As highlighted in Figure 1, although oncology7 has been leading the charts in terms of R&D activities, significant investments have been made in neurology, musculoskeletal diseases, and immunology. Histogenics, a US-based cell therapy player is developing NeoCart®, a fortified 3D scaffold designed to accelerate healing and reducing pain in patients receiving treatment with functional cartilage.

Furthermore, in terms of geographic spread, the Figure 2 suggests that, alongside North America7, APAC is emerging as a key region supporting cell therapy research with several local companies such as Mesoblast, Pharmicell, and Kangstem Biotech, having potential product launches in the next five to seven years.

Prominent Partnership Models
In order to support a large number of trials, most market players resort to a collaborative approach toward drug development. The most prominent partnership models that persist across the cell therapy market include:

Acquisition: Bigger pharma players acquiring small- to mid-segment players with an aim of gaining technology and therapeutic expertise. In May 2018, Novartis invested a total sum of $8.7 billion for the acquisition of Avexis gaining access to the latter’s cutting-edge gene therapy for spinal muscular atrophy.

Co-Development: This type of partnership acts as a risk-sharing model, by dividing the cost of development as well as the associated risks in case of product failure. Celgene collaborated with BlueBird Bio for the co-development and commercialization of BlueBird Bio’s CAR-T cell therapy bb2121.

Outsourcing: This is the most convenient way of achieving drug development and manufacturing milestones. Outsourcing reduces the cost of development manifolds as well as reduces the crucial time to market especially in the case of T-Cell Therapies and CART Cell therapies’ manufacturing, which is highly time sensitive. Zelluna collaborated with MasTherCell in March 2018 for the development for the development of their TCR therapy.


Challenge 1: Lack of Sufficient Donors for the Development of Novel Stem Cell-Based Therapies

– Potential game-changing strategy – Move toward allogeneic stem cells as opposed to autologous cells

Stem cell therapies are the major contributor to the growing cell therapy arena. Whilst the trend is shifting from traditional cord cell banking to utilizing these stem cells for creating novel therapies, companies are moving further ahead in using allogeneic stem cells as opposed to autologous cells. This has resolved the challenges pertaining to inadequate donors to a large extent, by showing improved variability and differentiation potential. The most commonly used allogeneic stem cells include:

-Adipose-derived stem cells (ADSCs)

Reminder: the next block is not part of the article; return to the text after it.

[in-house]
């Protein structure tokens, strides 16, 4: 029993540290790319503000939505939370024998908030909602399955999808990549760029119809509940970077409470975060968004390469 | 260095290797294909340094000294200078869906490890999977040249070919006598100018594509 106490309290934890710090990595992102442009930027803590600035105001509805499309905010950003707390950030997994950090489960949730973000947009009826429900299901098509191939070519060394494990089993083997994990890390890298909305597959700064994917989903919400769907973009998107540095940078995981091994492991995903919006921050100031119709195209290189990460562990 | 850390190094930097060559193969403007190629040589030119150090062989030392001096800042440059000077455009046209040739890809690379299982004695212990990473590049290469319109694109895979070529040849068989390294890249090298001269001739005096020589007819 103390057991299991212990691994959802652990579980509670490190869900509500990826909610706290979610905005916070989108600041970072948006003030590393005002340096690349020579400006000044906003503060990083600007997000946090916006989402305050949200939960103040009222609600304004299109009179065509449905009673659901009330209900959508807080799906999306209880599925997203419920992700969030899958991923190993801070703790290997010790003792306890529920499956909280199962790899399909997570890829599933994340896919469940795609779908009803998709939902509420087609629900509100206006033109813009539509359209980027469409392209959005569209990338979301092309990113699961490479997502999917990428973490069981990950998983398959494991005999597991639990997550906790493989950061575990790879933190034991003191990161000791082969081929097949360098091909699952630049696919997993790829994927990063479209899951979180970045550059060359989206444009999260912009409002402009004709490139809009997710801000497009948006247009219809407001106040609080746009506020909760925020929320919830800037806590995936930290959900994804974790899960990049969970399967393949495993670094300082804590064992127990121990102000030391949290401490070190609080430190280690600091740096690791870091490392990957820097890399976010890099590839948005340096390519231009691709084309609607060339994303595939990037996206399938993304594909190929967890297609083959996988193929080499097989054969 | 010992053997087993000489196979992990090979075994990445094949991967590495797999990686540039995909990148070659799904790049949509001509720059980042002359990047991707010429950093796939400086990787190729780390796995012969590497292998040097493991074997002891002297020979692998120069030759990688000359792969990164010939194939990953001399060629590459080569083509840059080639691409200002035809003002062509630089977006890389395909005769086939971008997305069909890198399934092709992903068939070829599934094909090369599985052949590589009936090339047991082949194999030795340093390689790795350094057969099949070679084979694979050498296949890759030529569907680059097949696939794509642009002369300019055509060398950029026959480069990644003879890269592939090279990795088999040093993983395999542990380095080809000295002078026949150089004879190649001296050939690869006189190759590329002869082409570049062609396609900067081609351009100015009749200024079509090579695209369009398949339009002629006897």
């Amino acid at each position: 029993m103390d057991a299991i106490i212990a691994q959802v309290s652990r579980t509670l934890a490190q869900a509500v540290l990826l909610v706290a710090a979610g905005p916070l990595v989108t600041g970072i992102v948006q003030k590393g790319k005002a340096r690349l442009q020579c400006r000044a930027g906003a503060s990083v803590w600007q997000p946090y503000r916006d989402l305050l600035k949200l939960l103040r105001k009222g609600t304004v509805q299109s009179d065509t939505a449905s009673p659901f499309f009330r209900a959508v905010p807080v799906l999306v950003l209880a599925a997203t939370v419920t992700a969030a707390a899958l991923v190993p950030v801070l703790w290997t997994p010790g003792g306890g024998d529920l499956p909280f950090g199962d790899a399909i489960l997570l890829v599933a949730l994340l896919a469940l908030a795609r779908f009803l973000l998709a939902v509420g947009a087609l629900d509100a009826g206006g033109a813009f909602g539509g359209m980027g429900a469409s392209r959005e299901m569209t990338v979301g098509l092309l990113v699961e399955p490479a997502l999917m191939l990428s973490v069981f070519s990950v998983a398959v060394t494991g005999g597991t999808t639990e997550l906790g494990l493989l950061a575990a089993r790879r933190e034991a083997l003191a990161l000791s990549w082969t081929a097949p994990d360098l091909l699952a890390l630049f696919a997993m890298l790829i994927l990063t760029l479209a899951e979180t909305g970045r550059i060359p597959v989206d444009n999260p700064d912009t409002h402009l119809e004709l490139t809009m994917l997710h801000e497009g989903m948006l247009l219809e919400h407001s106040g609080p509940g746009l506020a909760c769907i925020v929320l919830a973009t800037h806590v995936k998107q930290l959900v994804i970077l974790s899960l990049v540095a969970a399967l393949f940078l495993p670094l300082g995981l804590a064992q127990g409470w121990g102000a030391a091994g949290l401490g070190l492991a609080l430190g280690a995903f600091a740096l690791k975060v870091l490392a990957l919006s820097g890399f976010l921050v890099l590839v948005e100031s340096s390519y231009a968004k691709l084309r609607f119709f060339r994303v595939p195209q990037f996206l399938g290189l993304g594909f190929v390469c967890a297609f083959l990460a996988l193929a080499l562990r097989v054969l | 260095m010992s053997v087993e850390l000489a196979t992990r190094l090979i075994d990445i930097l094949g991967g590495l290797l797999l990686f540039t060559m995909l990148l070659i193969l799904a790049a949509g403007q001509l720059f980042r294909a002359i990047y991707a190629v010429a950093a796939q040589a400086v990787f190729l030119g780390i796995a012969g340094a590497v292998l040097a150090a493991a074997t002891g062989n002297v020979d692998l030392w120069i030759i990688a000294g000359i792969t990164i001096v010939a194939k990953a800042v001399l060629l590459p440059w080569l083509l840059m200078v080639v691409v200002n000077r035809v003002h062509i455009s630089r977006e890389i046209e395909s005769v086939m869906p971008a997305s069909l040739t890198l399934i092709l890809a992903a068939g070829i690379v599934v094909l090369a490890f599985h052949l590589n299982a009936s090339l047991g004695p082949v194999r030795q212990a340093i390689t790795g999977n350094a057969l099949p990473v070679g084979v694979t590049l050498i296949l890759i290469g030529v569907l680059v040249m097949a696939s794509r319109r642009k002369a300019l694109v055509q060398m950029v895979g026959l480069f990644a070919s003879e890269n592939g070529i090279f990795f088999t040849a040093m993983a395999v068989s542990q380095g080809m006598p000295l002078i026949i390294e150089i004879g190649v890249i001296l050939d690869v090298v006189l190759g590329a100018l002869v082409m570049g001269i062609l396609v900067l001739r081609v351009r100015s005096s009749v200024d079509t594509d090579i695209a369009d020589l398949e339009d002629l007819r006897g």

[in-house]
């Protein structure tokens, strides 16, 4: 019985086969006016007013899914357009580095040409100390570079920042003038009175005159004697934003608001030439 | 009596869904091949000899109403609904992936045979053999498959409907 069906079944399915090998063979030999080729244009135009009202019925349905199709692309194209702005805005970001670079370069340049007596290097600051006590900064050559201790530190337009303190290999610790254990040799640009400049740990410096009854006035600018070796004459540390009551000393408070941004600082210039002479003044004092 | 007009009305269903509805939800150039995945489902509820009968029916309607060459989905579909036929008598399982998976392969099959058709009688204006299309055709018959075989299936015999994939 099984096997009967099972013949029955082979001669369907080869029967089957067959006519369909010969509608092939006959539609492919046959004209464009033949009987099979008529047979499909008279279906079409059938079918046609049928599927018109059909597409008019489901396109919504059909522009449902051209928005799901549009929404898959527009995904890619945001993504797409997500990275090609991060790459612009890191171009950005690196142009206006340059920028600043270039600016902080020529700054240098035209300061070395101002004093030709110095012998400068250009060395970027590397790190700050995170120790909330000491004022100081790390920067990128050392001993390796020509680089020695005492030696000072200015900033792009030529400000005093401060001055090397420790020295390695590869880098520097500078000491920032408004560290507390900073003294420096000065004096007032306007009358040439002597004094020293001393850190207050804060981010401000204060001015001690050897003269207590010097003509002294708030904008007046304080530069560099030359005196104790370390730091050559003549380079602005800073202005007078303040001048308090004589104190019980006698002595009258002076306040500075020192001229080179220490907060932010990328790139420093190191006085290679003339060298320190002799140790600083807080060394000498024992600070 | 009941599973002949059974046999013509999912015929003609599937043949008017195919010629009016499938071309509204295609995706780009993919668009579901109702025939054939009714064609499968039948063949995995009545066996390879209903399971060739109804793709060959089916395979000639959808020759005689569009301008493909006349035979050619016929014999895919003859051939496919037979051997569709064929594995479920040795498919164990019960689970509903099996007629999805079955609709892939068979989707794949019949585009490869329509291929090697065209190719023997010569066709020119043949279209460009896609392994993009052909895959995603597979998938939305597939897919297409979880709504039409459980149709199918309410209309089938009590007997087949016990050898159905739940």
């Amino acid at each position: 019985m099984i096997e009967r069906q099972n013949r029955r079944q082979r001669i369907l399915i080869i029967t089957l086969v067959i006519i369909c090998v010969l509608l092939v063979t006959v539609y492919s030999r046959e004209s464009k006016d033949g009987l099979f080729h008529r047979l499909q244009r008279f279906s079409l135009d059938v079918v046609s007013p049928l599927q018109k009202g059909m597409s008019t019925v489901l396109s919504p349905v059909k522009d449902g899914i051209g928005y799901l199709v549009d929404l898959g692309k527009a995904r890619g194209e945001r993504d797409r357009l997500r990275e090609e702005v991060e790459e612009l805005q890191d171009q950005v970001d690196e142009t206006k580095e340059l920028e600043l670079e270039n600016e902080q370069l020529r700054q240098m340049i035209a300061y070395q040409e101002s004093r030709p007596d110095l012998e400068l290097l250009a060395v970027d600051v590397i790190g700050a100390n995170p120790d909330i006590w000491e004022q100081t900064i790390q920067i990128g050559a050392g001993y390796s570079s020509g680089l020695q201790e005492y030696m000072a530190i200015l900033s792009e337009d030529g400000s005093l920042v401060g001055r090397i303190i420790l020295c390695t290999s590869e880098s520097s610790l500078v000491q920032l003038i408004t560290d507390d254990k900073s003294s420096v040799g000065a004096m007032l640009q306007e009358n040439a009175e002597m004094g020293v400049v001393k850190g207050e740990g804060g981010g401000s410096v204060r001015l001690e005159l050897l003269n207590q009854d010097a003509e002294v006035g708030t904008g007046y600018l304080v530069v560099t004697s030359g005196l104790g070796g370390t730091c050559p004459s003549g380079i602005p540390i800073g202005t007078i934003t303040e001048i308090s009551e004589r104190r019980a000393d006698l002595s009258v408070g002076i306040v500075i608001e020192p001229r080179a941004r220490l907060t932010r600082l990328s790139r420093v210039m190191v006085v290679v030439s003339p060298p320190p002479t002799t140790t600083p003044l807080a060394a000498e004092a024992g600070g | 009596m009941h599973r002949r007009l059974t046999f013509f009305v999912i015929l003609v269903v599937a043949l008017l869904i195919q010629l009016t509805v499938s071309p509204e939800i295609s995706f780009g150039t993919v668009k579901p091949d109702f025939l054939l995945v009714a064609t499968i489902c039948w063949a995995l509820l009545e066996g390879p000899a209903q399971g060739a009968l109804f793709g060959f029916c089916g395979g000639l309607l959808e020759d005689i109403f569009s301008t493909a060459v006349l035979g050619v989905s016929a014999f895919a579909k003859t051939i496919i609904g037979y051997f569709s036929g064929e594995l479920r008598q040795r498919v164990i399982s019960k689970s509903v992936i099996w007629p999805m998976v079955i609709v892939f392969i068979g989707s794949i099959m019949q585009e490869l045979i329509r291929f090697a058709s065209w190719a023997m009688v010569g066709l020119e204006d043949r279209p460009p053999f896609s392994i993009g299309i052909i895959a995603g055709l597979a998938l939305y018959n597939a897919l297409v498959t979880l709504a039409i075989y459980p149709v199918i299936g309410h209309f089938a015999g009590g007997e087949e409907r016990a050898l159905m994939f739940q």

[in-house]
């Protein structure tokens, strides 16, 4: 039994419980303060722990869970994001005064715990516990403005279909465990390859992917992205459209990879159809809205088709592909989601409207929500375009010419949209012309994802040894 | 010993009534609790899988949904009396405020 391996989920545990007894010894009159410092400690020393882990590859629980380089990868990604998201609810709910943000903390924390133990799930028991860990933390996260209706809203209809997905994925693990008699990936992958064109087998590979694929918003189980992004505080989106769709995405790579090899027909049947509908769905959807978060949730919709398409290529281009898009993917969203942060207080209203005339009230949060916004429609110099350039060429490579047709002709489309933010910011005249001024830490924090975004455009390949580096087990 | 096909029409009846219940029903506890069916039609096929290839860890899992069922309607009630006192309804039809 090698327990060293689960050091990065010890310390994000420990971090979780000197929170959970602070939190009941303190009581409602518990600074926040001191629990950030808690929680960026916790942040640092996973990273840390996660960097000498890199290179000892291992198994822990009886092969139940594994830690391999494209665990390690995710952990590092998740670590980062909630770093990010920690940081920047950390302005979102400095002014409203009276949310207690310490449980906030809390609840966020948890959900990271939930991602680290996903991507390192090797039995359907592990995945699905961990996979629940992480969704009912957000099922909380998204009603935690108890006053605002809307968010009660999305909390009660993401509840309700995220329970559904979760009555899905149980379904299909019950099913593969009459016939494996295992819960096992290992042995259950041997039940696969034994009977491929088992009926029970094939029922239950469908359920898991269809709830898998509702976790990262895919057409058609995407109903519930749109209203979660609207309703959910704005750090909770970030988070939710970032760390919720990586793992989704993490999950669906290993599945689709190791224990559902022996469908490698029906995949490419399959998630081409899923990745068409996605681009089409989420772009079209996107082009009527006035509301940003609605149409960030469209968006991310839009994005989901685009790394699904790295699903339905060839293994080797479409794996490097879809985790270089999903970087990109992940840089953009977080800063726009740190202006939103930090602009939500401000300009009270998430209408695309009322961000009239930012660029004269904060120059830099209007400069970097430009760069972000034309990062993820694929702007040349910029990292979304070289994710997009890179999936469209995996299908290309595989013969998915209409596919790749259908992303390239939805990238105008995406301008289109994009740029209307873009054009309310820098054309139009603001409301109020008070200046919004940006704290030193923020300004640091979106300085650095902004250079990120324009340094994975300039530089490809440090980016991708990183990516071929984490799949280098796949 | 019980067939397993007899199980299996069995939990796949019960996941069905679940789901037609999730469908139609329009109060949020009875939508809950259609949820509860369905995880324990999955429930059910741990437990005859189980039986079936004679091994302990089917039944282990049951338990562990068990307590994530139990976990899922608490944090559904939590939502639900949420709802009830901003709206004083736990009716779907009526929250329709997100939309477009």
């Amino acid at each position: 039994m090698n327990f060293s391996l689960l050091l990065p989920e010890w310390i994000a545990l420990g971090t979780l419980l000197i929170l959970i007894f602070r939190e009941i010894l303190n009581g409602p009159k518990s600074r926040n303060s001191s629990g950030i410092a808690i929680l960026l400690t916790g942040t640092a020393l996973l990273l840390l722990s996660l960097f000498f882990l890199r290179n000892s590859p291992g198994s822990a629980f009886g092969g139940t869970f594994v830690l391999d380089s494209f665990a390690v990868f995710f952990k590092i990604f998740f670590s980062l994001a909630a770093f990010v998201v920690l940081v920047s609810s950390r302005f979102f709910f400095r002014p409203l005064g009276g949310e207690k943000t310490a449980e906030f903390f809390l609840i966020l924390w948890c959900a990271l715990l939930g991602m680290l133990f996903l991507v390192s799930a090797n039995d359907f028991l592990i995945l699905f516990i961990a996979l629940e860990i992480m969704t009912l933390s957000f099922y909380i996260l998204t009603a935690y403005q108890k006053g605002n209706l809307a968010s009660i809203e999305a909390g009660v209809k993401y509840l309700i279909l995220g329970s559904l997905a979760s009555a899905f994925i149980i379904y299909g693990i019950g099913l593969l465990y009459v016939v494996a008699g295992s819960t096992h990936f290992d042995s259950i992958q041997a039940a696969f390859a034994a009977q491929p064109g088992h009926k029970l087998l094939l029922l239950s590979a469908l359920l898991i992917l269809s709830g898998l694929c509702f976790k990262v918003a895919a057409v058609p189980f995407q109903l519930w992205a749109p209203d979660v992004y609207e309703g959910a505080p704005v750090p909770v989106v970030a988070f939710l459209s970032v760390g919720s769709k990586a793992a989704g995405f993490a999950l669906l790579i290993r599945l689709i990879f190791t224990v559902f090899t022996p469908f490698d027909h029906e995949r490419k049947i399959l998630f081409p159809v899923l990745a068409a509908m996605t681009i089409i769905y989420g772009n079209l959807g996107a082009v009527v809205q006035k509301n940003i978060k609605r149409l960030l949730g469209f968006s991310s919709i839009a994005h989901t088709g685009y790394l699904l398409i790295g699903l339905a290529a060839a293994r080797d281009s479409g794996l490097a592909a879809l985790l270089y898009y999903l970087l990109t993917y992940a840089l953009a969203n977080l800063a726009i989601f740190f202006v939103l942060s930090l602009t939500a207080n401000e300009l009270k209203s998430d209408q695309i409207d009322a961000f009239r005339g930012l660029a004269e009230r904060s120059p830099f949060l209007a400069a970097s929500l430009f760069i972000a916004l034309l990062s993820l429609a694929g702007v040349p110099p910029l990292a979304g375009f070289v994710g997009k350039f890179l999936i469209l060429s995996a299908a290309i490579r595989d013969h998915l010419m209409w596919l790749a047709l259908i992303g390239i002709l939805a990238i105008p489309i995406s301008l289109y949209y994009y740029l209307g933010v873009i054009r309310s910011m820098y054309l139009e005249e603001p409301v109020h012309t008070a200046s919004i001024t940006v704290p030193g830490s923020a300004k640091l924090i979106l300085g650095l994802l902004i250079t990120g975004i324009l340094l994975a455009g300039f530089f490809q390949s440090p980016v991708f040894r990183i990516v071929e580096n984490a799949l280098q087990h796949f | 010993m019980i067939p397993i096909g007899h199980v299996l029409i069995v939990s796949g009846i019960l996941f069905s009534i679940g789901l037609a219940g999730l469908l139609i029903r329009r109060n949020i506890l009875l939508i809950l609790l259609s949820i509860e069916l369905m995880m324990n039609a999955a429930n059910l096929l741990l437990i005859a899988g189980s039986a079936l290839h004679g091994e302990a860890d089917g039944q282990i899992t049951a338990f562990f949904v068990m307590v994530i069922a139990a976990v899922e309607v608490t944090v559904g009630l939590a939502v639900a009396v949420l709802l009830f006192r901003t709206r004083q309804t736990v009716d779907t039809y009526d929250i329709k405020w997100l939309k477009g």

-Induced Pluripotent Stem Cells (iPSCs)

-Mesenchymal stem cells (MSCs)

Cynata Therapeutics has been applying its proprietary Cymerus Technology8 for the development of MSC based therapies. In June 2018, Evotec announced the achievement of the second milestone in the development of iPSC based stem cell therapy for diabetes in collaboration with Sanofi. Together, the companies are at the forefront of their research for the development of beta cell replacement therapy based on beta cells derived from human iPS cells.

Challenge 2: High Cost of Treatment & Outdated Payment Models Create Accessibility Issues

– Potential game-changing strategy – Recalibration of value-based payment models to align with outcome timelines

While the cutting-edge CAR-T cell therapies are transforming the very treatment landscape, skyrocketing prices and non-availability of reimbursement are having large-scale implications for the very adoption of these therapies. Especially for Novartis’ Kymriah, which has been developed for a niche population, a price tag of $475,000 is turning out to be a major limiting factor. Globally, there are only 6,000 new cases of ALL, for which it is indicated. Of these, only 10% to 15% of the cases show a relapse, which is ideally the target population for Kymriah. To add to its woes, the cost of therapy is exclusive of hospitalization charges, which can go up to about $79,000, further imposing cost burdens on the payers. The result, first quarter revenues were four times9 lower than the anticipated values.

Still, Gilead’s Yescarta is priced lower than Kymriah at $373,000, and also targets a larger population of Non-Hodgkins’ Lymphoma. As compared to Kymriah, the product has been successful in achieving its revenue targets with Q1 revenues of $40 million and Q2 amounting to $68 million10. However, despite being priced lower than Kymriah, the product has been facing reimbursement challenges causing lower-than-estimated product uptake.

Cell Therapy is a niche market and is in a nascent stage with ongoing R&D activities on a global scale. While the market has been following the traditional one-time payment model, the high cost of these specialized therapies makes it redundant, paving way for more innovative models.